Marketing Cloud Mistakes

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  • Post last modified:March 30, 2022

Mistakes can be made when using any enterprise platform and Marketing Cloud is no exception to the rule. Most user-based mistakes are caused by taking shortcuts, like an inadequate implementation, failing to invest in training, or not testing. However there are always some mistakes that are inevitable and all part of the learning process. Someone once helpfully explained to me that “you learn Marketing Cloud by making mistakes — the bigger the mistake, the more you learn.” And he was right.

In this post, I’ve identified the top ten mistakes in Marketing Cloud that I see users regularly make, so you can avoid them.

But there’s a lot of ambiguity on what this feature actually does. Some assume that simply by adding email addresses or domains to this feature, you can send emails from the email address or domain. And that’s right, but you’ll also experience deliverability issues. To understand why, it’s first necessary to explain how a mail server works.

When a mail server receives emails, it validates that the outgoing server (which sent the email) has permission to send emails on behalf of the domain. Simply put, it uses a set of security mechanisms to prevent ‘bad guys’ from sending emails on your behalf. This includes checking published DNS (Domain Name System) records for an SPF (Sender Policy Framework) record to validate that the IP address of the server used to send the email has permission to do so. Additionally, most mail servers also check for the presence of a DKIM (DomainKeys Identified Mail) signature header in the email and compare this against the sender’s public DKIM key in the published DNS records, which is a method to sign your emails in a way that will allow the recipient’s server to check if the sender was really you or not. Additionally, some mail servers also use DMARC (or Domain-based Message Authentication, Reporting, and Conformance), which is an email authentication method that checks whether the message’s ‘From’ header matches the sending domain, when SPF or DKIM checks the message (referred to as ‘alignment’).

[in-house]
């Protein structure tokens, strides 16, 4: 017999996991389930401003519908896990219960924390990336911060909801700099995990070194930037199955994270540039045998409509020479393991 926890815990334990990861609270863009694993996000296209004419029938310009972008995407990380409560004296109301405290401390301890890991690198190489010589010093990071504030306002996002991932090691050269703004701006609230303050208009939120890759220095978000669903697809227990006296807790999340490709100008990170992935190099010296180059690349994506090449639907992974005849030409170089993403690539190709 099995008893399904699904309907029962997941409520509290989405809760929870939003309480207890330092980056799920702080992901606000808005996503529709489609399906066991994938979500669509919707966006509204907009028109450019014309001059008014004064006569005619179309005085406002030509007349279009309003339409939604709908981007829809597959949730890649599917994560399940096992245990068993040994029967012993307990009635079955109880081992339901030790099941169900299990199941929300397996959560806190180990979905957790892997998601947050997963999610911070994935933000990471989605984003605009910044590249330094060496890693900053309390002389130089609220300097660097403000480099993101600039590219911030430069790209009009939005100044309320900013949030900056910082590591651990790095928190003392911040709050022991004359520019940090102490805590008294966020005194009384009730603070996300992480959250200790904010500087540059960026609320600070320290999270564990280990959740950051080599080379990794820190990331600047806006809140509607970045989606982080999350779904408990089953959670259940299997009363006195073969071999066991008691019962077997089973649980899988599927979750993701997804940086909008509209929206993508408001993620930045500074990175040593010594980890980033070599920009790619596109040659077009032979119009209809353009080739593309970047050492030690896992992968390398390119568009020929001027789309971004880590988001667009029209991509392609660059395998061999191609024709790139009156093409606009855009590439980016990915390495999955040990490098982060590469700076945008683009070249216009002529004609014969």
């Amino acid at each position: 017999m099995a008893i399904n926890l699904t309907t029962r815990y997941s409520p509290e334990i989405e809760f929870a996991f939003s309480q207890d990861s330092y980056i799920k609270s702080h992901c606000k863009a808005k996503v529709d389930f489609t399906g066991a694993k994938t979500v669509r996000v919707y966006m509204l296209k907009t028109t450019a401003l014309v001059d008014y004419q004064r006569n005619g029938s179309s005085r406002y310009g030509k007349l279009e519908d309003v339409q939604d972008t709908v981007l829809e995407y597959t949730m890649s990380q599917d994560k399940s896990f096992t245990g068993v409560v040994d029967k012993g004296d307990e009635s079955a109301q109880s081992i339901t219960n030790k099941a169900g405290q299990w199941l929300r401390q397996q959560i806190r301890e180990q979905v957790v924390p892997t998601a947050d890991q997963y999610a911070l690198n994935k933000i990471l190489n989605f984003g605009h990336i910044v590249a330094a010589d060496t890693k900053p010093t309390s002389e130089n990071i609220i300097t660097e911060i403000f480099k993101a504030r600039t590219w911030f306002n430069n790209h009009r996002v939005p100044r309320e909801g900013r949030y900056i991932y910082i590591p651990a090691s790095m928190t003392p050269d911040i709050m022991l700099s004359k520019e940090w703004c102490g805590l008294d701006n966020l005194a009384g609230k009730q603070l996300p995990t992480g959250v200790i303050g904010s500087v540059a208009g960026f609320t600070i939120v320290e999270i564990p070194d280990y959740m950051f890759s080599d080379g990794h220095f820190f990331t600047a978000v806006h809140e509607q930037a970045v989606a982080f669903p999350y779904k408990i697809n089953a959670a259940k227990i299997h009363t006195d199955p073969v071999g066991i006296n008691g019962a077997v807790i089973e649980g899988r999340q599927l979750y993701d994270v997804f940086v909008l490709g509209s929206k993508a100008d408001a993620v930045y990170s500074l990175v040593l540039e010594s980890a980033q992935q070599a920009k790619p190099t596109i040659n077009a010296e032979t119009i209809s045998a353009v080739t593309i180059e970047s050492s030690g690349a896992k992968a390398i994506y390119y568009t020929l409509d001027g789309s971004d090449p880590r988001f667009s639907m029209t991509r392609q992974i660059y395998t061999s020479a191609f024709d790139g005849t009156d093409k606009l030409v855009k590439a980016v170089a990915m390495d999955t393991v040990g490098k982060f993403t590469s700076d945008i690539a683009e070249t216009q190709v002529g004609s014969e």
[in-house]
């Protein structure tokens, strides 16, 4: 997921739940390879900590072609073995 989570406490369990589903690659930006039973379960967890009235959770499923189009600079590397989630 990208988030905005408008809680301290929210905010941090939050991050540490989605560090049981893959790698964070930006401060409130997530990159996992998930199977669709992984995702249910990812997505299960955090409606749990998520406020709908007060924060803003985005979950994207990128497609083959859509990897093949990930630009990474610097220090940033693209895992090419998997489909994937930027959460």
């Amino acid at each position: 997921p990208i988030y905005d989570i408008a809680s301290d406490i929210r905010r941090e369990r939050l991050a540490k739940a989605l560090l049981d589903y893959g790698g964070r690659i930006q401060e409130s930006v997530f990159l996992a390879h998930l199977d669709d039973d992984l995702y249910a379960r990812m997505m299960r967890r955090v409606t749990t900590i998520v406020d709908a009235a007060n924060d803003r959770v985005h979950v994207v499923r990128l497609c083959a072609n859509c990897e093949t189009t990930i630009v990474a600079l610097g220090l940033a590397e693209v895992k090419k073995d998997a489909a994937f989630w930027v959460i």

Email Address Update Behavior
When sending emails from Content Builder or from a Send Email activity in an automation, the email address used to send an email to a Subscriber will not be updated based on the value of your email address field in your Data Extension. That’s because by default, this email address is only used when creating a new Subscriber record at send time.

Viewing Activities in an Automation

Once an automation has been activated in Automation Studio, it can’t be modified and activities can’t be viewed on the automation canvas without pausing the automation. And there are many scenarios when you would need to view an existing activity in an automation—perhaps you want to review SQL code in query activities or check an activities’ configuration.

Activities can be viewed without pausing an automation by identifying the activity name in the automation then opening the corresponding activity from the Activities page in Automation Studio, but I see most users opt to pause the automation and view the activities directly in the automation, out of convenience. The danger with this practice is that it’s all too easy to forget to re-activate the automation after viewing (or editing) activities. And I’ve seen entire cross-platform architecture processes stall or break due to users absentmindedly forgetting to reactivate automations after pausing them.

However inconvenient it may seem, you should only open active automations to review the activity names, then locate the corresponding activity on the Activities page, where you can safely view them without impacting active automations.

Contact Ejection in Journeys

When a Contact reaches an Email activity in a Journey, the platform evaluates whether the email should be sent to the Contact. And there are several scenarios why emails aren’t sent, which includes unsubscribes, List Detective related reasons, or the Subscriber is on a suppression list. But in all of these scenarios, the Contact is ejected from the journey.

This behavior can be validated by reviewing the Contact Details for an email activity, which provides details on ‘Hard Errors’. Then using the Health feature, you can search for individual Contacts to review the paths and activities they were routed through.

While this behavior might be unexpected, it’s clearly intentional. And because a Contact was ejected from the Journey, then any other activities won’t apply to the Contact, like Update Contact, or a different messaging activity (like Push Notification or SMS).

While there isn’t a perfect solution to this problem, if you have multiple messaging activities in your journey other than email, then you may want to create mini-journeys instead, with separate journeys for different messaging channels.